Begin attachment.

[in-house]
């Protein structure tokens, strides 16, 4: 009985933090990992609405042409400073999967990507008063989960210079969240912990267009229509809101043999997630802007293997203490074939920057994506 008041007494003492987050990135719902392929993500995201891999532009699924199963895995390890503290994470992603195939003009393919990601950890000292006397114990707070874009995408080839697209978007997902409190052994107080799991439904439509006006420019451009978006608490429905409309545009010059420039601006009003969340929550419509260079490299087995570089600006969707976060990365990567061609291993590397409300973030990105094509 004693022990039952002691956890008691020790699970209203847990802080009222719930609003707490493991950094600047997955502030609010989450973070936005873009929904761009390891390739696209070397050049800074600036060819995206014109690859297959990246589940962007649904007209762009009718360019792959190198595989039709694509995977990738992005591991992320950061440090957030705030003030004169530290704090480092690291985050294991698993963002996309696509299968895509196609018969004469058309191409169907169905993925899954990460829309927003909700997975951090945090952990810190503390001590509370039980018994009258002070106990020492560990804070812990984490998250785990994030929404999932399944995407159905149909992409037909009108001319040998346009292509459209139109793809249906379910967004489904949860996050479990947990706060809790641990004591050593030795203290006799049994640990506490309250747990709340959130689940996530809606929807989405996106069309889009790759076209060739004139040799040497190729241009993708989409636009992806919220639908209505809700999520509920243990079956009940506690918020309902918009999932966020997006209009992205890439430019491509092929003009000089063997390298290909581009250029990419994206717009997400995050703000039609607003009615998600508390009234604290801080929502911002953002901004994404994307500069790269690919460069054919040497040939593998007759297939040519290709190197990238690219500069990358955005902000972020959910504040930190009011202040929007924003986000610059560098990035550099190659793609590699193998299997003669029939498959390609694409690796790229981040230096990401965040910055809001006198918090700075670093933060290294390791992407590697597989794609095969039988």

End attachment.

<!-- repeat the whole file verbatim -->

[in-house]
């Protein structure tokens, strides 16, 4: 009985933090990992609405042409400073999967990507008063989960210079969240912990267009229509809101043999997630802007293997203490074939920057994506 008041007494003492987050990135719902392929993500995201891999532009699924199963895995390890503290994470992603195939003009393919990601950890000292006397114990707070874009995408080839697209978007997902409190052994107080799991439904439509006006420019451009978006608490429905409309545009010059420039601006009003969340929550419509260079490299087995570089600006969707976060990365990567061609291993590397409300973030990105094509 004693022990039952002691956890008691020790699970209203847990802080009222719930609003707490493991950094600047997955502030609010989450973070936005873009929904761009390891390739696209070397050049800074600036060819995206014109690859297959990246589940962007649904007209762009009718360019792959190198595989039709694509995977990738992005591991992320950061440090957030705030003030004169530290704090480092690291985050294991698993963002996309696509299968895509196609018969004469058309191409169907169905993925899954990460829309927003909700997975951090945090952990810190503390001590509370039980018994009258002070106990020492560990804070812990984490998250785990994030929404999932399944995407159905149909992409037909009108001319040998346009292509459209139109793809249906379910967004489904949860996050479990947990706060809790641990004591050593030795203290006799049994640990506490309250747990709340959130689940996530809606929807989405996106069309889009790759076209060739004139040799040497190729241009993708989409636009992806919220639908209505809700999520509920243990079956009940506690918020309902918009999932966020997006209009992205890439430019491509092929003009000089063997390298290909581009250029990419994206717009997400995050703000039609607003009615998600508390009234604290801080929502911002953002901004994404994307500069790269690919460069054919040497040939593998007759297939040519290709190197990238690219500069990358955005902000972020959910504040930190009011202040929007924003986000610059560098990035550099190659793609590699193998299997003669029939498959390609694409690796790229981040230096990401965040910055809001006198918090700075670093933060290294390791992407590697597989794609095969039988």